Why are horses sold for slaughter? Unlike farms with cows, pigs and chickens, no one in the US seems to be breeding horses specifically for slaughter, so where do the horses come from? When looking at horse owners, the issue is sometimes a change in financial circumstances or certain individual horses who are no longer wanted for various reasons. On a macro scale, the issue is overbreeding:
To some, horses are a pet; to others, a living piece of farm equipment. To the horse-racing industry, though, the thoroughbred is a lottery ticket. The racing industry breeds thousands of losing tickets while looking for its next champion. "Horse slaughtering deeply divides racing, breeding community," Rick Maese, Orlando Sentinel, May 28, 2004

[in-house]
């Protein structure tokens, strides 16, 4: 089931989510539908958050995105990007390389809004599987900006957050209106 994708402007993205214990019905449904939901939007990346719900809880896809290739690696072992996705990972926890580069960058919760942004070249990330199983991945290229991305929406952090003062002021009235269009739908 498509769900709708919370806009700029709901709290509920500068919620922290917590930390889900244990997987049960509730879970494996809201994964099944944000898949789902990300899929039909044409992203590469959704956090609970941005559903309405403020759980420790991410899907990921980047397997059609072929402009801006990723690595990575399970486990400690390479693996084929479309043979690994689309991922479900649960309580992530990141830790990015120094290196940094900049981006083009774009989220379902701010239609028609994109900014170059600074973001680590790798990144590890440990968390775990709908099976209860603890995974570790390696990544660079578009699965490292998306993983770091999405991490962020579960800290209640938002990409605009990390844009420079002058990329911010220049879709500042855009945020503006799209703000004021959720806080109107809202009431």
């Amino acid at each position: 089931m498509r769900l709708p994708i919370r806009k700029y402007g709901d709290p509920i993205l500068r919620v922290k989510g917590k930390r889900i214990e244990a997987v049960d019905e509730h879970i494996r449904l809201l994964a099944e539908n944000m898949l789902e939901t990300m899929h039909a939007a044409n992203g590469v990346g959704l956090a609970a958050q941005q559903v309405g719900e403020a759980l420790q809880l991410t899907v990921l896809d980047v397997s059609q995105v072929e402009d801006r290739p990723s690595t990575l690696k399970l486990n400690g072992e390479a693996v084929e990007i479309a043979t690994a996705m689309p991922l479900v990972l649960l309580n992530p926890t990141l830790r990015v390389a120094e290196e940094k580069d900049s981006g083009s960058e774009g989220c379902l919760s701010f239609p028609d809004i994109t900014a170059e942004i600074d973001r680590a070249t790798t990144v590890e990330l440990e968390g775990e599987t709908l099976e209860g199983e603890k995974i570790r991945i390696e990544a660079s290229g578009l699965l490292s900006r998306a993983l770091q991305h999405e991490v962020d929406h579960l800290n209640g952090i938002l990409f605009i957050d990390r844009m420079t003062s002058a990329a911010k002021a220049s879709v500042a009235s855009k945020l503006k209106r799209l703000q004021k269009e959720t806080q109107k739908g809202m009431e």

Horses are not always knowingly sold for slaughter. An article in Daily Racing Form explains:
Owners, breeders, and trainers frequently do not vet out the people who offer to take unwanted horses, sometimes because of a willful ignorance of where the horses might end up. It's the racing industry's version of "don't ask, don't tell."
However, being a champion is not always a ticket to a pampered retirement:
Decorated racers like Ferdinand, a Kentucky Derby winner, and Exceller, who won more than $1 million in purse money, were retired to stud. But after they failed to produce champion offspring, they were slaughtered. "Horse slaughtering deeply divides racing, breeding community," Rick Maese, Orlando Sentinel, May 28, 2004
Some racetracks, including Suffolk Downs and Churchill Downs, now ban owners and trainers who sell horses for slaughter, but the Daily Racing Form reports, "Typically, the country's smaller tracks have undocumented reputations as feeders for slaughterhouses."